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The Great California Shake-Out

 shakeout

by Juliet Calderon, Denise Galvan,
and Rayna Wells

     DUCK, COVER, HOLD! The words boomed over the announcements on October 18th at 9:00 am. When students and staff heard the alarm, they immediately took cover under the tables. Then they safely evacuated to the field. Most schools, businesses, and other establishments, also participated in The Great California Shake-Out drill. This annual event started in 2008. As a school we do this drill to prepare, not only the students, but everyone on campus, in case of an emergency. Scientist say that in the next 30 years, California could have a 6.7 earthquake, which is why we need to be prepared. "The drills helps us prepare and find a route to where we need to be if the actual disaster happens," said seventh grader, Jasmine Montgomery.

     "Staff have to know the procedures in order to have students follow them safely and enforce them," said, seventh grade math teacher, Mrs. Fierro. Some may see is as just a drill, but the more we practice the better we do. Preparation is key in an event like this. All drills, big or small, are important, which is why our staff tries their best to frequently have them.  Earthquakes are a serious topic and it is important to know how to face one head-on. Stay safe bulldogs!

Mrs. Nelson's Book Fair

by Isabella Avila, Emily Calvillo,
and Cade Shipman

The book fair was a great resource to obtain new books for an affordable price. Mrs. Nelson's Book Store first brought the book fair to our school. "Mrs. Nelson was actually the owner of a book store," said Mrs. Santos, the school's librarian, "and then that store grew into a bigger store, then into a company, and now the book fair is all around Orange County." The book fair was a big hit in all grade levels.

     This year's book fair has been very successful," said Mrs. Santos, "and raised over $1,200, which is the most raised since 2014." Some of the proceeds of the fair go to the teachers, who in turn, use the money to buy new supplies for their classrooms.  As it rolls around every year, excitement can be seen on the faces of the many book lovers at school.  "I can get books without having to wait for shipping," said Sofia Duarte, a seventh grade student, "asn as soon as I buy the books, I can dive into a new adventure."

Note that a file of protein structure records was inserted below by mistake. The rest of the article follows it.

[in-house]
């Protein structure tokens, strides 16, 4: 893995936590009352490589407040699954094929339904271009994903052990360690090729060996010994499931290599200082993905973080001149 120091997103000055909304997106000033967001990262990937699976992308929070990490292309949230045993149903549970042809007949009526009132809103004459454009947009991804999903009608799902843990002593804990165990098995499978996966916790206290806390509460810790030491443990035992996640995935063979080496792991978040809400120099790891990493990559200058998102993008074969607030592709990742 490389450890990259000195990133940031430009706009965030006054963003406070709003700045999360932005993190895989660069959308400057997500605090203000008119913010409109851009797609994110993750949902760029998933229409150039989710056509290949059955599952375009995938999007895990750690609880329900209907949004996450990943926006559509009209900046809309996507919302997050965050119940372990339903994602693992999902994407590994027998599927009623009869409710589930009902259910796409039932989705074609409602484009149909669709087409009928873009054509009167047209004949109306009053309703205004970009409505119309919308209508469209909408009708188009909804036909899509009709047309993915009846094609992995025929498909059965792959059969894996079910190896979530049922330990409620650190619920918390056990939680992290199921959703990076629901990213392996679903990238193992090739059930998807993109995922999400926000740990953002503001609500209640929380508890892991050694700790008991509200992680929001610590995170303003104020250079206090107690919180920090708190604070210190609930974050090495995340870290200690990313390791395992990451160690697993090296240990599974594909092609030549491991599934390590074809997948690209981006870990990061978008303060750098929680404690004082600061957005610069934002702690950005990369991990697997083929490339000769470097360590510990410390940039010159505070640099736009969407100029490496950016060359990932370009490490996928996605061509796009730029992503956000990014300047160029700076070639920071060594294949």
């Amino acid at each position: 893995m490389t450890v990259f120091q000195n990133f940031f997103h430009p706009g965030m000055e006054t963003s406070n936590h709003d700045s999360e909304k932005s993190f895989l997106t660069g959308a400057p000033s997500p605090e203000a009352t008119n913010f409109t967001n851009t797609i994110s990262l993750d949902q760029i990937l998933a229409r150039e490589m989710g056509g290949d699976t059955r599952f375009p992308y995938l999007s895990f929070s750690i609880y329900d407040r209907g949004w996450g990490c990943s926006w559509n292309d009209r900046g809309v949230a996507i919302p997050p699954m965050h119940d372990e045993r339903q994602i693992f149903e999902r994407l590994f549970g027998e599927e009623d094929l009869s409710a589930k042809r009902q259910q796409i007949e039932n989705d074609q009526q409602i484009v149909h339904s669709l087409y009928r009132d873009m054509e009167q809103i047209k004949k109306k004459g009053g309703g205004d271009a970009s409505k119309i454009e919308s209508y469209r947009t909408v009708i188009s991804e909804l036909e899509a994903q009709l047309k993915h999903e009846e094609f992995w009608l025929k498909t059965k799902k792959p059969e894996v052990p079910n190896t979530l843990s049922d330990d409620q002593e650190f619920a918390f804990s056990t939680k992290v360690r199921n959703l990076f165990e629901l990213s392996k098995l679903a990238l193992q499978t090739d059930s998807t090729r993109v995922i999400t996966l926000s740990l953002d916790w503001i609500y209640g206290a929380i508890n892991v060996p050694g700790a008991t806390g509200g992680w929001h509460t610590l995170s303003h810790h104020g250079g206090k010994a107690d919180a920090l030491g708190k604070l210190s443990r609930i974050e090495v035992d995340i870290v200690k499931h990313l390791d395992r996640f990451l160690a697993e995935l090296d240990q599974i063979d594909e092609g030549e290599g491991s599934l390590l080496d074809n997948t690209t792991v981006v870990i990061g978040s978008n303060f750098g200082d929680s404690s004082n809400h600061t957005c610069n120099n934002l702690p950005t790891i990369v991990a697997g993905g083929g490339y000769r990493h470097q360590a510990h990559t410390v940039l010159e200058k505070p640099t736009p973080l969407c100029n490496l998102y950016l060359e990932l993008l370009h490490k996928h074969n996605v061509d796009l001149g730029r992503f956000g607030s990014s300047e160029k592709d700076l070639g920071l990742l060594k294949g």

Pawtastic News October 2018

      Successful Soccer

     by Alonzo Browning, Ethan Vazquez, and Zaid Musa 

     Soccer was an after school activity for eligible seventh, and eighth grade students. Mr. Poortman, a P.E. teacher, coached the boys team, and Mr. Hallback, another P.E. teacher, coached the girls team. Over 21 students had tried out for the boys team, and 18 students tried out for the girls team. The teams ended up with 15 boys, and 18 girls. Both teams played four games, two home games, and two away. They both played against Cucamonga Middle School, and Rancho Cucamonga Middle School. Both teams had practice every school day in October, except Fridays. 

       Strategies for the boys team, and the girls team were very similar; pass more, instead of taking the ball up the field by yourself. The strategy fluctuated based on how the game was going. "I joined the soccer team because I love soccer and it's fun to play," said seventh grader, Damian Aceves, "I want to get as much playing time as I can."  "This has been a great season," Mr. Poortman said, "this was a nice group with hard working, team players." Both the boys team, and girls team ended the season with winning records.

 

Red Ribbon Week

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by  Arianna Bennett, Kayla Smith, and Lana Wong